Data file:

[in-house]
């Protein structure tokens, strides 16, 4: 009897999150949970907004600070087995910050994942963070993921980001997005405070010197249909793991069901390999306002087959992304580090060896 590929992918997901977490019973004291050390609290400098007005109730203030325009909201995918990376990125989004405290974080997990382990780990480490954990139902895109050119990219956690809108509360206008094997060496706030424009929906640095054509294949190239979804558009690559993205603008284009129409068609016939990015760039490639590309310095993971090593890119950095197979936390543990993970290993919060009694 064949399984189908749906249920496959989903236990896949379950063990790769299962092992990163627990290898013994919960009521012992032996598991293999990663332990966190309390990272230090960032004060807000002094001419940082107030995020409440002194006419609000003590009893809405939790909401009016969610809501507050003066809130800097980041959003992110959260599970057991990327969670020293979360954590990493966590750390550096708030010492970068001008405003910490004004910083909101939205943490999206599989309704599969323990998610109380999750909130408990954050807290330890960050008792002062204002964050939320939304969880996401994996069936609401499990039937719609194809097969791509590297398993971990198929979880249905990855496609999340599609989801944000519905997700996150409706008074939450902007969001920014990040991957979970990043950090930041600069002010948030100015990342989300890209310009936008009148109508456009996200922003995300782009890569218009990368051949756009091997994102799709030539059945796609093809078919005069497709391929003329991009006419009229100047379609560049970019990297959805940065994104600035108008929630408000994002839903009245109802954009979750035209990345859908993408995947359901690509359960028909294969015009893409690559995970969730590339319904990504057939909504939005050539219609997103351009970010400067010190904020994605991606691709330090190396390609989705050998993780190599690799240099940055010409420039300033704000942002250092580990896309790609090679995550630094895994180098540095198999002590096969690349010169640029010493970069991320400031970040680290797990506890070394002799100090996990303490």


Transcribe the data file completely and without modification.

[in-house]
């Protein structure tokens, strides 16, 4: 009897999150949970907004600070087995910050994942963070993921980001997005405070010197249909793991069901390999306002087959992304580090060896 590929992918997901977490019973004291050390609290400098007005109730203030325009909201995918990376990125989004405290974080997990382990780990480490954990139902895109050119990219956690809108509360206008094997060496706030424009929906640095054509294949190239979804558009690559993205603008284009129409068609016939990015760039490639590309310095993971090593890119950095197979936390543990993970290993919060009694 064949399984189908749906249920496959989903236990896949379950063990790769299962092992990163627990290898013994919960009521012992032996598991293999990663332990966190309390990272230090960032004060807000002094001419940082107030995020409440002194006419609000003590009893809405939790909401009016969610809501507050003066809130800097980041959003992110959260599970057991990327969670020293979360954590990493966590750390550096708030010492970068001008405003910490004004910083909101939205943490999206599989309704599969323990998610109380999750909130408990954050807290330890960050008792002062204002964050939320939304969880996401994996069936609401499990039937719609194809097969791509590297398993971990198929979880249905990855496609999340599609989801944000519905997700996150409706008074939450902007969001920014990040991957979970990043950090930041600069002010948030100015990342989300890209310009936008009148109508456009996200922003995300782009890569218009990368051949756009091997994102799709030539059945796609093809078919005069497709391929003329991009006419009229100047379609560049970019990297959805940065994104600035108008929630408000994002839903009245109802954009979750035209990345859908993408995947359901690509359960028909294969015009893409690559995970969730590339319904990504057939909504939005050539219609997103351009970010400067010190904020994605991606691709330090190396390609989705050998993780190599690799240099940055010409420039300033704000942002250092580990896309790609090679995550630094895994180098540095198999002590096969690349010169640029010493970069991320400031970040680290797990506890070394002799100090996990303490």